If you experience anxiety, you know how hard it can be to manage the constant buzz of stressed, agitated thoughts. There’s no substitute for treatment from a mental health professional, but if you’re struggling right now, you can ease your anxiety in a few ways. Yoga is one of them.

All forms of exercise will benefit your mental health, but when it comes to anxiety, yoga is particularly effective. According to a 2019 study, even one session of yoga can ease symptoms of anxiety while increasing feelings of positivity and calm. And no, you don’t have to contort your body into the twistiest, most advanced poses to reap mental-health benefits. Just a single, simple pose or calming breath can ease some anxiety.

If you have 15 minutes, Mary created this gentle, restorative yoga practice to calm your anxious thoughts, center your mind, and bring you back to your body. This sequence is effective for anxiety because it gets you both literally grounded (to the floor or Earth) as well as physically grounded in your own body. Anxiety tends to pull us into mental spirals that are hard to break out of; feeling grounded in your body can help, and yoga is a simple, effective way to do it.

If you’re ready, roll out your mat, take a deep breath, and begin.

Closed Child’s Pose

  • Come onto your hands and knees.
  • Slide your big toes to touch and let your knees part wide.
  • Sink your hips back toward your heels.
  • Round your shoulders and let your hands reach between your legs and under your body, so the backs of your hands rest next to or near your feet. If that’s not comfortable, reach your arms forward as in a traditional Child’s Pose, as pictured.
  • Hold for three to five minutes. If your knees or ankles are uncomfortable, place a blanket under them.

While holding this Child’s Pose, Mary recommended taking a full-body scan. Notice every part of your body that’s touching the floor, and feel those areas get heavy. “With each inhale, try silently saying a short mantra that resonates with you,” she suggested. “I like inhaling with, ‘I am’ and exhaling with ‘being held.’ You could also say, ‘I am’ and ‘OK’ or whatever else soothes you.”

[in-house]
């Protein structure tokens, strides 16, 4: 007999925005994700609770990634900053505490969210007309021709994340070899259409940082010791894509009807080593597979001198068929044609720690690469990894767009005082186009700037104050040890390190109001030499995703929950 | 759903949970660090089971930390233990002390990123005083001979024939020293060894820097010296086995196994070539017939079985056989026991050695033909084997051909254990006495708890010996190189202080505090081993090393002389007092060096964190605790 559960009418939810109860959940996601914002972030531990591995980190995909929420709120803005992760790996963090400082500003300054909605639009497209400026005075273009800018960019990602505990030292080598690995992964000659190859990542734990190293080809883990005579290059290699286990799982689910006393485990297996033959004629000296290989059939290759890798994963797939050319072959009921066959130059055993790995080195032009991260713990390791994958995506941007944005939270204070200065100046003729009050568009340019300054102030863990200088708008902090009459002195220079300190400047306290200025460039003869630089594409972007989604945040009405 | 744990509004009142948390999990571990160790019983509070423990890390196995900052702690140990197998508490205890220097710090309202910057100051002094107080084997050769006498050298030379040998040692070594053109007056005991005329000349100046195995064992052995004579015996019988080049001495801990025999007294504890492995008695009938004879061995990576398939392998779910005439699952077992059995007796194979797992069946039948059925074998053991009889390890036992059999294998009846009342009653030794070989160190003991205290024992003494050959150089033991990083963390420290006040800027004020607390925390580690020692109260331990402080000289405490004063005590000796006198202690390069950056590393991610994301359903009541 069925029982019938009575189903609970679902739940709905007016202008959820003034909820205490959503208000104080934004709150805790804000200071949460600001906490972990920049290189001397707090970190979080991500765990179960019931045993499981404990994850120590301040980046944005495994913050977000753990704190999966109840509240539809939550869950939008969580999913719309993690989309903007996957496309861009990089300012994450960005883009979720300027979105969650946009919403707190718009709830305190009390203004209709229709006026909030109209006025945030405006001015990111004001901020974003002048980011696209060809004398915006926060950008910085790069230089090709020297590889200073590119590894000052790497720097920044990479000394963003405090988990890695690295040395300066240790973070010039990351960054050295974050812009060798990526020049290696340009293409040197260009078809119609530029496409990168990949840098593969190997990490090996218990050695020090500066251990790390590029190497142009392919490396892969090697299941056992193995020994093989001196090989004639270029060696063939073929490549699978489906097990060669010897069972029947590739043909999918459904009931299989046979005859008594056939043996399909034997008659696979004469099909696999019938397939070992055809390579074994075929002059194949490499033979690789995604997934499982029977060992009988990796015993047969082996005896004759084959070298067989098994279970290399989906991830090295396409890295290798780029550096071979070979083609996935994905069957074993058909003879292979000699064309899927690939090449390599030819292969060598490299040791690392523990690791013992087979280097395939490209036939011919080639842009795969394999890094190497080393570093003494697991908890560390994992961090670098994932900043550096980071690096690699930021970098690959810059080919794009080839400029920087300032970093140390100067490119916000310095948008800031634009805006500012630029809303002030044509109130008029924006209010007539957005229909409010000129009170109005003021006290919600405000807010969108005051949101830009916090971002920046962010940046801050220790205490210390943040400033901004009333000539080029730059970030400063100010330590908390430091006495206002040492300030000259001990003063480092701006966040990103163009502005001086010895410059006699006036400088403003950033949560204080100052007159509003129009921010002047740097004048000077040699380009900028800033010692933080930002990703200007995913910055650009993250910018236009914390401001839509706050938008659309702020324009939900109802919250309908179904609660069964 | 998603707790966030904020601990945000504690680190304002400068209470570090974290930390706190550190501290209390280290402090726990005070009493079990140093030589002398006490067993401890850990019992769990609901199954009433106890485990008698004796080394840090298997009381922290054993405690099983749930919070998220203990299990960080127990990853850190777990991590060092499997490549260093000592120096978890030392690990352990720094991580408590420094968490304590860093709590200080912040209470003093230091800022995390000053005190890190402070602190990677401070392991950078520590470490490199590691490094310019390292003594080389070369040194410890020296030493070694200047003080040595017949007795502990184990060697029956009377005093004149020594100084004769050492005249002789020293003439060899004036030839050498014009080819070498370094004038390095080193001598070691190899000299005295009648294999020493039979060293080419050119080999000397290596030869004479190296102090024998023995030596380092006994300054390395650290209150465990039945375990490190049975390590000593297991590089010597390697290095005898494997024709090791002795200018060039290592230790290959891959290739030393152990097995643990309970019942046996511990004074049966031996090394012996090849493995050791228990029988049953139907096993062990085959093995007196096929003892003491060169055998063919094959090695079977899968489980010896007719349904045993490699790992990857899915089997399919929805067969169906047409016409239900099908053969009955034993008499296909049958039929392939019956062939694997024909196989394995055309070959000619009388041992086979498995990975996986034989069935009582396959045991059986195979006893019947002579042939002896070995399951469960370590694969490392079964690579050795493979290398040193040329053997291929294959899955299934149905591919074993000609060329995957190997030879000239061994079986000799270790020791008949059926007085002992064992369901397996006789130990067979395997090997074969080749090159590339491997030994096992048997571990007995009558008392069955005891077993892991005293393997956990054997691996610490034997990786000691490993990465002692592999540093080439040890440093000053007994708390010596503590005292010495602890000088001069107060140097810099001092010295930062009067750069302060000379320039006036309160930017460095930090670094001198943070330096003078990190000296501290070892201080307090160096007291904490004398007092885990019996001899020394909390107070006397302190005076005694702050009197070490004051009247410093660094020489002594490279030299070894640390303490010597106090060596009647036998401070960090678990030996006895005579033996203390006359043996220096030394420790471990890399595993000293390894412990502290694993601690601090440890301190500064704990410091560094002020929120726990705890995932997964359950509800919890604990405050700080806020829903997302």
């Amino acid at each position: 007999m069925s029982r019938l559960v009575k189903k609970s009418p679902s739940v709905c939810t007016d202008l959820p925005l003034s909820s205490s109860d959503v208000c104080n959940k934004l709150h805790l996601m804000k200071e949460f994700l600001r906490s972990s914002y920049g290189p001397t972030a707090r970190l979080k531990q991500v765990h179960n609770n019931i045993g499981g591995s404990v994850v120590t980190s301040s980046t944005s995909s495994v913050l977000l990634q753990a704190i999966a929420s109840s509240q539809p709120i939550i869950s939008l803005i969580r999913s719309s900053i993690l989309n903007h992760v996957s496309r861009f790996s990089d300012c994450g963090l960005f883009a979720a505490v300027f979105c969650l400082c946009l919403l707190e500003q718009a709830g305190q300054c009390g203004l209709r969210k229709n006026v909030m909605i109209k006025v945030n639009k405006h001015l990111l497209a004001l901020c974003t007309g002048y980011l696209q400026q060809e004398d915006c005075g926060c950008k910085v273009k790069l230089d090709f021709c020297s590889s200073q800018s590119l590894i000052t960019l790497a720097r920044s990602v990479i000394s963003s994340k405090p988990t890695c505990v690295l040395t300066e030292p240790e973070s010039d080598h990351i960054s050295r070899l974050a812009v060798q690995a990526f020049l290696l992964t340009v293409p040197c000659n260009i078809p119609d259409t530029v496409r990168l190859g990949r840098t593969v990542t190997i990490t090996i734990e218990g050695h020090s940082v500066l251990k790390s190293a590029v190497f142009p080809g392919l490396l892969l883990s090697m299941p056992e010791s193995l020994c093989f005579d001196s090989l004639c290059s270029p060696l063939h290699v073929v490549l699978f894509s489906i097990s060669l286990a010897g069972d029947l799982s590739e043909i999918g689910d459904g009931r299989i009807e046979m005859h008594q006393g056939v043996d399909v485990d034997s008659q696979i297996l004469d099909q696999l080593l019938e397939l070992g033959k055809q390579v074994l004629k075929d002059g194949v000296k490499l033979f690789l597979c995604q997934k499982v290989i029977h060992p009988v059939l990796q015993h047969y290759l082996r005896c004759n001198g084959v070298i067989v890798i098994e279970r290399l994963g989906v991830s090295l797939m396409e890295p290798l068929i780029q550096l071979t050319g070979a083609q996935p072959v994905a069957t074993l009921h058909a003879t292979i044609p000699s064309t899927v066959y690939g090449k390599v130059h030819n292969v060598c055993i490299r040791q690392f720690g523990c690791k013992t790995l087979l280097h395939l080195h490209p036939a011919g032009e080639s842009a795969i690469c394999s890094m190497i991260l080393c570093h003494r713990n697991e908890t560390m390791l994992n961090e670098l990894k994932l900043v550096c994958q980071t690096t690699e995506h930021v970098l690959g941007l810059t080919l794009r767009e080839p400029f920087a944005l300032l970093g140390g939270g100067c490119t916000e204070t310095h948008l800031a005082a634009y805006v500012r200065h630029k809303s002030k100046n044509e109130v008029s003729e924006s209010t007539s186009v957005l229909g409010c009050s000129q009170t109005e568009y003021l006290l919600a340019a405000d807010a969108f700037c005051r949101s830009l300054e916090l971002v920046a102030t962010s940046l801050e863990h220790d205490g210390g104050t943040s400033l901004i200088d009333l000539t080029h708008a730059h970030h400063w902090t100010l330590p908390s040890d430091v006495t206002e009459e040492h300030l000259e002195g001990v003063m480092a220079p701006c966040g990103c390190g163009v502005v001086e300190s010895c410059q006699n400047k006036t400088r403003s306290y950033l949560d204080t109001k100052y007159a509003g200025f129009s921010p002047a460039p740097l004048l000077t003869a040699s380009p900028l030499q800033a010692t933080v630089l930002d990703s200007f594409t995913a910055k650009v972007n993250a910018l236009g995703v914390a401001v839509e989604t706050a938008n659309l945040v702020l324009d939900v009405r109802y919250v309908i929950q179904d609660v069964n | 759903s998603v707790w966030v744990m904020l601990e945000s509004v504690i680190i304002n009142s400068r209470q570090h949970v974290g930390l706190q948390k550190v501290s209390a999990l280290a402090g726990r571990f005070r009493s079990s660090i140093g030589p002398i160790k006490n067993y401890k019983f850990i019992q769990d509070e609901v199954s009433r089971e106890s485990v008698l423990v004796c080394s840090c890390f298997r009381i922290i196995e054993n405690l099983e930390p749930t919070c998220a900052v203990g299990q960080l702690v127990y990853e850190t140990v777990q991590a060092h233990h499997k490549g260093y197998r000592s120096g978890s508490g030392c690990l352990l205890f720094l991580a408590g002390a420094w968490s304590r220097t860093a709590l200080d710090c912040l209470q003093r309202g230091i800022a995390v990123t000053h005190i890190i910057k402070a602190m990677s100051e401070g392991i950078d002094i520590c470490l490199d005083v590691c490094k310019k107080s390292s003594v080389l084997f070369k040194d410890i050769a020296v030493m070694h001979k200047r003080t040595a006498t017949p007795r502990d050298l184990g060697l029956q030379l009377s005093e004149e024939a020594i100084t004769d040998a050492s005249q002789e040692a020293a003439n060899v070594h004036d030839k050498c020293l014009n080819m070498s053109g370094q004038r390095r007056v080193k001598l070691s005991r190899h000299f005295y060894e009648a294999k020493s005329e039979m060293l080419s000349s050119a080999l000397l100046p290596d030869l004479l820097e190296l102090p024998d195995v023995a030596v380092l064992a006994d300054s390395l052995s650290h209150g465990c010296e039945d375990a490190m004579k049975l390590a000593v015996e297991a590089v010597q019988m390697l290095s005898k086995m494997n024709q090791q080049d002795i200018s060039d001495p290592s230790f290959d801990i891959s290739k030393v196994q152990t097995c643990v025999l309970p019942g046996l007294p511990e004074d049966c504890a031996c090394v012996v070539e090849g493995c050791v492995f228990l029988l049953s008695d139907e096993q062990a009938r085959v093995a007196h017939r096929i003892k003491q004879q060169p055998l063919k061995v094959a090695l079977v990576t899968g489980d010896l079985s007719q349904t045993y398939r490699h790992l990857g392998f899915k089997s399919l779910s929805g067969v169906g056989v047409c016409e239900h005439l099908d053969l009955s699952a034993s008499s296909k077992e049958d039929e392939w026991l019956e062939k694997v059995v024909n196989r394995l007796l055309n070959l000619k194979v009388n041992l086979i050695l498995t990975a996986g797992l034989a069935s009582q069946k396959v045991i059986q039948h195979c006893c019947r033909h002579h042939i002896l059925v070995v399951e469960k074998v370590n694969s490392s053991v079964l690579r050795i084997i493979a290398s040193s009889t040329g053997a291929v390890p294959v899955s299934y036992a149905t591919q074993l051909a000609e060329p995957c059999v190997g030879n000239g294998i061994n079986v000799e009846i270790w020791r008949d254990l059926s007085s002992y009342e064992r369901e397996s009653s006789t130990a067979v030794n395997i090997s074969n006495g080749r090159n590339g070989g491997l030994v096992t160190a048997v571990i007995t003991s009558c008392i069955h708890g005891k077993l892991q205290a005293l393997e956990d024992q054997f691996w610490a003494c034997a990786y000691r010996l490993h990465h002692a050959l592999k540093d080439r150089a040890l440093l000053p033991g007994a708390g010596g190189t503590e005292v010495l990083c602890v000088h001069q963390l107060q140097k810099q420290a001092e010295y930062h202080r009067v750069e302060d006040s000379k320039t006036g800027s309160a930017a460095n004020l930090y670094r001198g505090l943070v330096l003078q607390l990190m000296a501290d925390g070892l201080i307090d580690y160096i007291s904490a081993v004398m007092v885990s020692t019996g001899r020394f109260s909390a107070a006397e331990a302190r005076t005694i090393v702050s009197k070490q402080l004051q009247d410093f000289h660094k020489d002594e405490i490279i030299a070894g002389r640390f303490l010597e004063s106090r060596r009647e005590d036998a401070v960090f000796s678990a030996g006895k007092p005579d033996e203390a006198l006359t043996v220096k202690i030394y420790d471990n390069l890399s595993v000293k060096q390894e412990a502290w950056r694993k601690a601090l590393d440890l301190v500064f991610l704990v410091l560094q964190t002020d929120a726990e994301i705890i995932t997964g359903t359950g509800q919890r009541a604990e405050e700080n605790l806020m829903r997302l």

Resting Half Frog

  • From Child’s Pose, slide forward onto your belly. Make a pillow with your hands and rest your head on it.
  • Slide your right knee up, level with or lower than your right hip. Align your ankle directly under your knee.
  • Keep your head facing downward or look to the right.
  • Hold for two minutes.
  • Slide your right leg down and repeat on your left side. Hold for two minutes.

Place a blanket under your knee if you feel discomfort.

Supported Bridge

  • From Resting Half Frog, roll onto your back.
  • Bend your knees and place your feet flat on the floor, close to your butt.
  • Push through your feet to gently lift your hips. Slide a block, book, or pillow beneath your sacrum, or the last bone at the end of the spine, slightly below your lower back.
  • Lift your chest slightly to allow your shoulder blades to draw together, arms extended by your sides and palms facing up.
  • Allow your hips to rest on the block. “Once in the pose, this should require no effort, so make sure you play with the position of your prop until it feels most supportive,” Heeran said.
  • Hold for two minutes.

Supine Twist

  • From Supported Bridge, remove the prop and extend your arms in a T-shape, or bend them at the elbows to create a cactus or goal post position.
  • Shift your hips slightly to the left and let your knees fall to the right. Keep both shoulders on the ground.
  • For a deeper twist, draw your knees closer to your right armpit. Hold for one minute.
  • Slowly lift your knees to center. Adjust your hips, then shift them to the right and let your legs fall to the left, repeating the pose on the other side.
  • Hold for one minute.

Reclining Butterfly Pose

A bolster (pictured) is optional for this pose. You can also place blocks or props under your outer thighs to give tight hips more support.

  • From Supine Twist, slowly return to center with your knees bent.
  • Let the soles of your feet come together as your knees drop wide into a Reclining Butterfly.
  • Rest one hand on your belly and one hand on your heart.
  • Hold for two to five minutes.

While you hold this pose, “Pay attention to the support of the floor beneath you,” Heeran said. “Allow the outer corners of your eyes to soften and feel the rise and fall of your body as you breathe.”

Savasana (Optional)

If you have time, add this relaxing pose to the end of your practice.

  • From Reclining Butterfly, use your hands to gently lift your knees together.
  • Stretch your legs out long. Let your feet turn out and palms facing upwards.
  • Hold this pose for as long as its comfortable.